Inmates in states across the nation are on strike against the world’s largest and most racist prison system. Hopefully, they won’t be betrayed by quisling civil rights misleaders, as in 2010.
Incarcerated people and their advocates are the very definition of a resistance movement. The United States leads the world in many shameful measures, and mass incarceration is at the top of an infamous list. No other nation has as many people behind bars nor applies such overt racism in maintaining its penal system. One out of every eight incarcerated people in the world are black Americans. That is why the prison strike declared by the incarcerated and their supporters is so crucial. Their actions prove that this country lies when it claims to be an upholder of human rights.
The 2018 prison strike commemorates two anniversaries, the murder of George Jackson in San Quentin prison on August 21, 1971, and the Attica uprising and massacre which ended on September 9, 1971. Since that time the prison population has grown tremendously. In the early 1970s only 300,000 people were locked away in jails and prisons, but 50 years later that number has mushroomed to 2.2 million.
Not only have their numbers grown, but the degree of exploitation has too. Prisoners are forced to work in their institutions or as labor for corporations such as AT&T, McDonald’s, Pepsico and Walmart, to name a few. They can earn less than one dollar an hour and in states like Texas they are paid nothing at all. Inmates in California worked alongside others recently in dispatching forest fires. They were paid a mere $1 per hour, and upon being released are prevented from working as firefighters anywhere in that state, despite the valuable skills they have acquired.
The 2018 prison strike is not occurring in a vacuum. It follows similar efforts in recent years. In 2010, Georgia inmates carried out an action which lasted for days and took place in correctional institutions across the state. It was undone by brutality carried out against the organizers and by quisling civil rights leadership. The corporate media largely ignored it but the incarcerated themselves continue to rise up and make their voices heard as best they can.
Any and all claims of American democracy or civilization are hollow upon even a cursory inspection of the injustice system in this country. Most inmates have not committed violent crimes. They sold drugs or used drugs or failed to pay child support or committed a petty offense or failed to pay for traffic violations or other government fines. A rapacious system, crooked prosecutors and racists at every point in the system can turn a minor offense into a prison sentence.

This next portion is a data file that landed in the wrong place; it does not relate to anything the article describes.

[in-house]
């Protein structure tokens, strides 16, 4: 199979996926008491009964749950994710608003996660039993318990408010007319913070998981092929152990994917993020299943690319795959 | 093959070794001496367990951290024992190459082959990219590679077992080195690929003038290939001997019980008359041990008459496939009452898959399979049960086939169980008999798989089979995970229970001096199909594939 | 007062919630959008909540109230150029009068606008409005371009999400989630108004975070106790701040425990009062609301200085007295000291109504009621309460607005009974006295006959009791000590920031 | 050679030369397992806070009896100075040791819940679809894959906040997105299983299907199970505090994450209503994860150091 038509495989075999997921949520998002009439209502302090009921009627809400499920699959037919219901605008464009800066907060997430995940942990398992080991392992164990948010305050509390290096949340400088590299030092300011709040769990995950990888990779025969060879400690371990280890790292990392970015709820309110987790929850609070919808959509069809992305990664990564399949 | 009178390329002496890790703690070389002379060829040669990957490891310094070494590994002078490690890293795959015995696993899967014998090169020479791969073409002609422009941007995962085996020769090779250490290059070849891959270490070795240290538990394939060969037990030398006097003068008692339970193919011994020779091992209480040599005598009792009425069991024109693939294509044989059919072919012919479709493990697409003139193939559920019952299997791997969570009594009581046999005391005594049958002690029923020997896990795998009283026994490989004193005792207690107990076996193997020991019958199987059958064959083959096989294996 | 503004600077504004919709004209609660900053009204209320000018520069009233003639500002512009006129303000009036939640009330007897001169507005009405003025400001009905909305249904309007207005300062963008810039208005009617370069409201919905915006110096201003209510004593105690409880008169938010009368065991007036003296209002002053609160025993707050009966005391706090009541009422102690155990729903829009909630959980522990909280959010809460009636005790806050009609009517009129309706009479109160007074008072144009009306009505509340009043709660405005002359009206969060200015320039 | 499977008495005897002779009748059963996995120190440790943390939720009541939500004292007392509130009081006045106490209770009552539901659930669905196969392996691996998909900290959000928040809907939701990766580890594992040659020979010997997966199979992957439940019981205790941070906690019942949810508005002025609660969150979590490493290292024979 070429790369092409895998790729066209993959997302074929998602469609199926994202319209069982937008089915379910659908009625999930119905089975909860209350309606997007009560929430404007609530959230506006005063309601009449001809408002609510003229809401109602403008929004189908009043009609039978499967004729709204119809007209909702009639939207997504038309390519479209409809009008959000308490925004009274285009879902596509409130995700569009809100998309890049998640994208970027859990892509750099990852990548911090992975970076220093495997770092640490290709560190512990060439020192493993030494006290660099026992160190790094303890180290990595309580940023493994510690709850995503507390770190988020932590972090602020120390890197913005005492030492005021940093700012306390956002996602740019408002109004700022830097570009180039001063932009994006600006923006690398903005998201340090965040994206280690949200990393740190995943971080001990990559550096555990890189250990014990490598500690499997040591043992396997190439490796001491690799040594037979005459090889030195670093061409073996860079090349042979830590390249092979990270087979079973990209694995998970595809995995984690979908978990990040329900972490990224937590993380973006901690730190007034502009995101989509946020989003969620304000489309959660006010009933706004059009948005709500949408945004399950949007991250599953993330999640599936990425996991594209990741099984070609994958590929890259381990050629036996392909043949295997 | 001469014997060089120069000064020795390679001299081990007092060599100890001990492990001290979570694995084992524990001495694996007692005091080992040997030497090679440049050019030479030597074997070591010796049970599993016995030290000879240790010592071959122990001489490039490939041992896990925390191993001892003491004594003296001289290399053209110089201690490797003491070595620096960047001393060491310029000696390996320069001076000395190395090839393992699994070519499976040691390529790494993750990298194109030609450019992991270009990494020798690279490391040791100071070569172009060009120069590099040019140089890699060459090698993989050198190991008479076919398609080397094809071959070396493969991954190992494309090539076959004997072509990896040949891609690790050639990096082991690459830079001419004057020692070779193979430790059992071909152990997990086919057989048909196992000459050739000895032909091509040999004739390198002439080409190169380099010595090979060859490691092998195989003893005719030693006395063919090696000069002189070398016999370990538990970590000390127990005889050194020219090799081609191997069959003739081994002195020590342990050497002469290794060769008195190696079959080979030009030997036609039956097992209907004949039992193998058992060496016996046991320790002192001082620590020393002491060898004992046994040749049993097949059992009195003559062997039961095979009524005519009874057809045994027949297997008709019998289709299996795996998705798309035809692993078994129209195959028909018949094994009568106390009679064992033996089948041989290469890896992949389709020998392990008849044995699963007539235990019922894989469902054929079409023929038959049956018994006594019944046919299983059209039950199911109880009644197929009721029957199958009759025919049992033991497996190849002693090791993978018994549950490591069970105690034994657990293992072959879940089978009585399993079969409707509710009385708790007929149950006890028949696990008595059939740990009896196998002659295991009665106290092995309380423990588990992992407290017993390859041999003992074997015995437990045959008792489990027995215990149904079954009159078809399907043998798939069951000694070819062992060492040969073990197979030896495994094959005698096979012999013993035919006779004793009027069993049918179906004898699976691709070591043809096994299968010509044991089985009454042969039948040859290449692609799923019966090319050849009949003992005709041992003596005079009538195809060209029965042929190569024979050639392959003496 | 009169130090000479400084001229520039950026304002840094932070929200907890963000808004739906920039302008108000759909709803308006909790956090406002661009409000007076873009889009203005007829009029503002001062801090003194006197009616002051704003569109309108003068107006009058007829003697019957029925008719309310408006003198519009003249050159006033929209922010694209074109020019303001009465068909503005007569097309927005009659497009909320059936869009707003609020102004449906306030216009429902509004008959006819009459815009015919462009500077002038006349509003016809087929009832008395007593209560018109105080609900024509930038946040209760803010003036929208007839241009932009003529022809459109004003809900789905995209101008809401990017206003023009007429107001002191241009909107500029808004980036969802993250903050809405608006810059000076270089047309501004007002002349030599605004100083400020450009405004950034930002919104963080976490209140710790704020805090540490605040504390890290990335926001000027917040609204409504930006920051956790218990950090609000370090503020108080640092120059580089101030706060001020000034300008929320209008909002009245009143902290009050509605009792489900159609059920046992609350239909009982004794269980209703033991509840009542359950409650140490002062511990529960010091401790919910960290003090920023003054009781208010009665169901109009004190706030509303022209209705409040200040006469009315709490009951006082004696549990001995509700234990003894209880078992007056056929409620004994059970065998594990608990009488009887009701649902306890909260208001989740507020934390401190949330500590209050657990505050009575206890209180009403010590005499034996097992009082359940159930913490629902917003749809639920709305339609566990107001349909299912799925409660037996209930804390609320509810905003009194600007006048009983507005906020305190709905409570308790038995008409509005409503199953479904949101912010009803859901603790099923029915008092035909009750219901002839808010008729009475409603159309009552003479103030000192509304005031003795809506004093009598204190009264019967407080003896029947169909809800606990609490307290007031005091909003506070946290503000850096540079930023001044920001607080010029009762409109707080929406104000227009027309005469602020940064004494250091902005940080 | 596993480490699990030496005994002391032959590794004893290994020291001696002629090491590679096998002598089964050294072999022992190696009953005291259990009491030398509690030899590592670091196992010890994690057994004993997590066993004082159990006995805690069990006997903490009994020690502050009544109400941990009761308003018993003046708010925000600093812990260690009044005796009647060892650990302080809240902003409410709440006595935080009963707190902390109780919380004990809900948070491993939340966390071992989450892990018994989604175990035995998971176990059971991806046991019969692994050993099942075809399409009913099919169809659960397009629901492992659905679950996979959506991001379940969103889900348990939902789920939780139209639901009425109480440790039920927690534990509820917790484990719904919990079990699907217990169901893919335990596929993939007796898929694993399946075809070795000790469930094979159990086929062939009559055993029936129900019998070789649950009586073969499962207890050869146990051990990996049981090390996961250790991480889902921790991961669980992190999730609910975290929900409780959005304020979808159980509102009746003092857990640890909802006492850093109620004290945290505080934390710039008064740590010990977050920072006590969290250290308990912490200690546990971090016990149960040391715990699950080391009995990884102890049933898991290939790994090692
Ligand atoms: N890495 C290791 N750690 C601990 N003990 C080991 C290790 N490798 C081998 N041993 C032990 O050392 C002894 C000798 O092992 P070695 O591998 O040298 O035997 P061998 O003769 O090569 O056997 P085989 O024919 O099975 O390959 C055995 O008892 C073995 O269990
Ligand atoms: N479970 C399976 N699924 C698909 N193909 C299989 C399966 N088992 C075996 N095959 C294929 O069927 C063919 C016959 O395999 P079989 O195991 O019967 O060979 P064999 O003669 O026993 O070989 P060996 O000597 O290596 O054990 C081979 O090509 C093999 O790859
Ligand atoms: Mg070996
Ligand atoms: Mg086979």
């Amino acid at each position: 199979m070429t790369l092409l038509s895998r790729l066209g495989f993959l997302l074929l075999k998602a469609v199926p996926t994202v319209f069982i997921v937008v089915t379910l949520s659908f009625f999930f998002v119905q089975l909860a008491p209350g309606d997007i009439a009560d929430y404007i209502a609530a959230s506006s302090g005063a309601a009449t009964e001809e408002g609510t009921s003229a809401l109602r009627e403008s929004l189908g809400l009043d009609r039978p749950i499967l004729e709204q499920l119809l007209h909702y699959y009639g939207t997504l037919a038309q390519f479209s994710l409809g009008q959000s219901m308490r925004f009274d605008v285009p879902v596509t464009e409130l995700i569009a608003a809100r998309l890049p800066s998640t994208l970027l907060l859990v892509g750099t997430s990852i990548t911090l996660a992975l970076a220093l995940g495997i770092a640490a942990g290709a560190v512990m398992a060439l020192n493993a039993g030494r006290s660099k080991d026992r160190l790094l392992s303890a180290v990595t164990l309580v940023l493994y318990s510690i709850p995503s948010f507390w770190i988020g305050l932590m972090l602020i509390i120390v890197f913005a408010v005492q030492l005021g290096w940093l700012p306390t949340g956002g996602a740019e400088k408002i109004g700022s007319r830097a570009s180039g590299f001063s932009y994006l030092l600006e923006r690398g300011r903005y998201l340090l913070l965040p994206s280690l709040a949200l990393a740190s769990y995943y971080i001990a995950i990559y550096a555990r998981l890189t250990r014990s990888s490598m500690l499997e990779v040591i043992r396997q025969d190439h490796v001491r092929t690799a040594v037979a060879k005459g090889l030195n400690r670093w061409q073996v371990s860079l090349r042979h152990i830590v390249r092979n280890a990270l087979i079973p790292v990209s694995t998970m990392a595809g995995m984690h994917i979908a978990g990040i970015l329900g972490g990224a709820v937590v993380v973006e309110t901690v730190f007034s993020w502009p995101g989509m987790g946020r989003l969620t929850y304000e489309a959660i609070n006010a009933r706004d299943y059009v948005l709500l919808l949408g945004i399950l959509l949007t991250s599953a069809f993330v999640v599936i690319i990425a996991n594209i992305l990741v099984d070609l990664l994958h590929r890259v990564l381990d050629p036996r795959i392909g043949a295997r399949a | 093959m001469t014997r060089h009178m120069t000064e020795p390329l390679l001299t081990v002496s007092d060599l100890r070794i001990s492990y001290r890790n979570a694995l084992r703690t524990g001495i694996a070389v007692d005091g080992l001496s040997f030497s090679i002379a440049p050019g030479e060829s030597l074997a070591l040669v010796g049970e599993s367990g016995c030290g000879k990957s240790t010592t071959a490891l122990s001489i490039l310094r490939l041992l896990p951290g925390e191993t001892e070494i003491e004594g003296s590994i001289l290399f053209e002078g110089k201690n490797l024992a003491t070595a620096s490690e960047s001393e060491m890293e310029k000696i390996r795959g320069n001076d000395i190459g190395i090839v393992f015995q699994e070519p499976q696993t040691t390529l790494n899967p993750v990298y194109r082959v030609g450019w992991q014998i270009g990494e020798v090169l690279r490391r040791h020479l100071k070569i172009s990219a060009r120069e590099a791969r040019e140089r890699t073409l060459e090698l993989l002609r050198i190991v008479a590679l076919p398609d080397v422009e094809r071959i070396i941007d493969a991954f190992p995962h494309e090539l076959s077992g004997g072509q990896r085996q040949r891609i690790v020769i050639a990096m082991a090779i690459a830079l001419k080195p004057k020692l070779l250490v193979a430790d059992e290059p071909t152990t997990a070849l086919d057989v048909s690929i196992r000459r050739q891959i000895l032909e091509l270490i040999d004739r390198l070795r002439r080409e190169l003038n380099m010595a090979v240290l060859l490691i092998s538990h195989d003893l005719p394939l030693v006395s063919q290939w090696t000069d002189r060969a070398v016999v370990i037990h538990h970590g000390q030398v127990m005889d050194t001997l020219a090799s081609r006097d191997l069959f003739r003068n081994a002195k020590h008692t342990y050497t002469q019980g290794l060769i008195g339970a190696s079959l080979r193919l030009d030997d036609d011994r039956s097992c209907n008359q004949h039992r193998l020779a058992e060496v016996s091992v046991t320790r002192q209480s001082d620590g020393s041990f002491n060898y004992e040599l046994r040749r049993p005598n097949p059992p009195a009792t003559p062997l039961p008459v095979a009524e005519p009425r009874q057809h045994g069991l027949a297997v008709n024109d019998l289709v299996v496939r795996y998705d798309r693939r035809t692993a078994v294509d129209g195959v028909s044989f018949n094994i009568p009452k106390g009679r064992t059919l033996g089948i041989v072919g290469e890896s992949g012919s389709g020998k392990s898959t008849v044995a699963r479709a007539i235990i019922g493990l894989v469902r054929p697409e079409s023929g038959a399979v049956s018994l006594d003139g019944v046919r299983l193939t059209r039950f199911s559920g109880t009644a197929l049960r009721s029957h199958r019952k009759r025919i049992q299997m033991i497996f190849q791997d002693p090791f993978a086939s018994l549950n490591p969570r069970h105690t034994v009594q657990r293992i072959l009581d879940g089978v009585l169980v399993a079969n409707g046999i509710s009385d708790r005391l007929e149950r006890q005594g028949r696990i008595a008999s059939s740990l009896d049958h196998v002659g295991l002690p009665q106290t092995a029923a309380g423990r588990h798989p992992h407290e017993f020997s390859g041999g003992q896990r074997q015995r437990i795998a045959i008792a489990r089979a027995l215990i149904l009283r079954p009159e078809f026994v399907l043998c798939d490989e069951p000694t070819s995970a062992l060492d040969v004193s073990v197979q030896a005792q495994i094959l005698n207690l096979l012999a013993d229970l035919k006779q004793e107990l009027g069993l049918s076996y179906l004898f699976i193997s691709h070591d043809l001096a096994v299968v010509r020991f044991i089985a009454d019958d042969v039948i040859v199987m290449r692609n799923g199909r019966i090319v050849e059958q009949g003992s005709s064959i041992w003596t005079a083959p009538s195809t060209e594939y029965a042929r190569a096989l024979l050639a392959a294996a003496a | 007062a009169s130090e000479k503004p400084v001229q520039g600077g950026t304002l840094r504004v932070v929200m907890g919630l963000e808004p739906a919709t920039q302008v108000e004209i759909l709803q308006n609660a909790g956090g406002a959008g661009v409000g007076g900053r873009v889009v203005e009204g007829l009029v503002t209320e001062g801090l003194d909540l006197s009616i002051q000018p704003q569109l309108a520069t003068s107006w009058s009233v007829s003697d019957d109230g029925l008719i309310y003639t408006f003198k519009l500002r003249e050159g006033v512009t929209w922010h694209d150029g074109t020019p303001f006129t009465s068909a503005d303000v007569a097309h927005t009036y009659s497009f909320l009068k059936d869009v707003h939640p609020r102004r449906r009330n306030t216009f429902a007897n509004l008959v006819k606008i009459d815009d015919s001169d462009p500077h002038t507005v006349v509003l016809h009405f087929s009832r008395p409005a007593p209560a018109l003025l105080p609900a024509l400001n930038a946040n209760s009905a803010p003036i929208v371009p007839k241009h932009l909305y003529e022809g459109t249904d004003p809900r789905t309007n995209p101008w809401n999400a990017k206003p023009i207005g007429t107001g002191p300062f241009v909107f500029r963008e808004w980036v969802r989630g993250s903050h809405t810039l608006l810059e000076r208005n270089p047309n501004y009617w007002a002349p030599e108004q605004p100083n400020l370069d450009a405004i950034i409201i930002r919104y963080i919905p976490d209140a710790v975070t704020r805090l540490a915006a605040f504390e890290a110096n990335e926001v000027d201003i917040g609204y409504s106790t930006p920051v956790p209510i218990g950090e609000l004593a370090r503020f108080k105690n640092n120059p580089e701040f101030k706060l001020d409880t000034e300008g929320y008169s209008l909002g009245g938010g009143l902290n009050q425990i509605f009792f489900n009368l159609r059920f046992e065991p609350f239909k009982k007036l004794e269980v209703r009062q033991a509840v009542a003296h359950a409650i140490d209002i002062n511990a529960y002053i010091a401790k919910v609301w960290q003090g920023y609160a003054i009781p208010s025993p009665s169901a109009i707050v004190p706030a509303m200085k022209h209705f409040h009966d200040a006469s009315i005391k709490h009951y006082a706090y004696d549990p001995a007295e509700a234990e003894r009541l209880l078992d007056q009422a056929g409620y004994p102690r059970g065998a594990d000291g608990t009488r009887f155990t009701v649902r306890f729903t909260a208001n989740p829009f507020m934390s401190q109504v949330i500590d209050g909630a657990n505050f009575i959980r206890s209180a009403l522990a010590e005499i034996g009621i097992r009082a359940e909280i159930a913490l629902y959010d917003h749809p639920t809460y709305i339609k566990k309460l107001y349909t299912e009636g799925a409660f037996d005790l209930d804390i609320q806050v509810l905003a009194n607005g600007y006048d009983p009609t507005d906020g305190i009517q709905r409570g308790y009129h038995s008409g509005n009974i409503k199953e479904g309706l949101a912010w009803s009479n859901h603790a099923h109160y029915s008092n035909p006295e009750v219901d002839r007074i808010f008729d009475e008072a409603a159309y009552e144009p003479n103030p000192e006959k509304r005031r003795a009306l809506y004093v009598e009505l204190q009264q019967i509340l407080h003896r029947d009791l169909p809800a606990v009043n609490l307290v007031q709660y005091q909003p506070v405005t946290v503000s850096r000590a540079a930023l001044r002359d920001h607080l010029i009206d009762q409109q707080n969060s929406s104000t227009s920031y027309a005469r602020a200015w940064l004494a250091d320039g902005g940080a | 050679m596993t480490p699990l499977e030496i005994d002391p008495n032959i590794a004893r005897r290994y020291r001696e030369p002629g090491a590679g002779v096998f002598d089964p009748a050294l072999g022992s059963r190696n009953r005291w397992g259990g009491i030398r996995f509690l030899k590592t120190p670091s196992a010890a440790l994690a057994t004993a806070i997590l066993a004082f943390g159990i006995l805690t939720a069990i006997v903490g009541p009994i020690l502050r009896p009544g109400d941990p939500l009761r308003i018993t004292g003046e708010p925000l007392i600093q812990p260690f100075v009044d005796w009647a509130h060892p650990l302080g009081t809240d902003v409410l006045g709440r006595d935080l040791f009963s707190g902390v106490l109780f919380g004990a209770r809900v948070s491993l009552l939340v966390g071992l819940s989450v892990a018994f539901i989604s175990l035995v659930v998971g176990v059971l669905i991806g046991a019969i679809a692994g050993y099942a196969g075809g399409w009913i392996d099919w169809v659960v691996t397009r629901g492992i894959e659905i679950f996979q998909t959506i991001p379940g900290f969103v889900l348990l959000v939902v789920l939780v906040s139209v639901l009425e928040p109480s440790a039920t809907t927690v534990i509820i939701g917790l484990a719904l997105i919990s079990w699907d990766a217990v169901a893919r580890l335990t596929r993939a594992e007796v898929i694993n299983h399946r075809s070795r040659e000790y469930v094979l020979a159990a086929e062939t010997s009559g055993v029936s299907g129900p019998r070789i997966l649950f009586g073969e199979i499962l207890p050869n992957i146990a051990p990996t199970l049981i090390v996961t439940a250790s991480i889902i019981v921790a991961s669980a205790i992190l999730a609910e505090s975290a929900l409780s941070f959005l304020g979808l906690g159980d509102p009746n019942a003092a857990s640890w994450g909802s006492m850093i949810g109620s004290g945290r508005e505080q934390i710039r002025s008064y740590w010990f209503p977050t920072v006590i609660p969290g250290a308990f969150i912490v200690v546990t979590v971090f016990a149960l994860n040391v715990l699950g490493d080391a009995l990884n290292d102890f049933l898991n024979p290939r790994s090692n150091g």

Late stage capitalism has made millions of people economically redundant. There is less and less need for their labor. But when they are employed they work for low and uncertain wages without the benefits that once underpinned the system. But their labor is quite useful to states, cities and corporations who profit from their bodies like the slaveholders of old.
The fact that the massive growth in incarceration rates corresponded with the end of the liberation movement is no coincidence. The end of legal apartheid meant that some other means of oppression had to be found and the jailhouse became a convenient replacement for Jim Crow segregation. Physical control and profit are the modern means of oppression.
There is little political benefit in advocating for prisoner rights. Indeed politicians support the mass incarceration state as a means of securing votes. Black politicians are no different and can be counted on to do nothing, as Barack Obama and Eric Holder proved time and again.
The prison strike is an effort to improve living conditions and the rights of incarcerated workers. But it should be far more than that. The prison strike is a means of bringing attention to a system that is rotten and must be abolished. That will mean fighting for black community control of the police, for an end to corporate profit making on the backs of imprisoned people and for organizing against the corrupt political structure which makes so much evil doing possible.
If people behind bars can dare to rise up the least we can do is stand with them and give them a voice on the outside. Mass incarceration is proof of an undemocratic and uncivilized society. Telling the truth in this country is a rebellious act in and of itself. If we support the prison strike and support the rights of incarcerated people we are genuinely in resistance to a terrible system.
Margaret Kimberley’s Freedom Rider column appears weekly in BAR, and is widely reprinted elsewhere. She maintains a frequently updated blog as well as at freedomrider.blogspot.com. Ms. Kimberley lives in New York City, and can be reached via e-Mail at Margaret.Kimberley(at)BlackAgendaReport.com.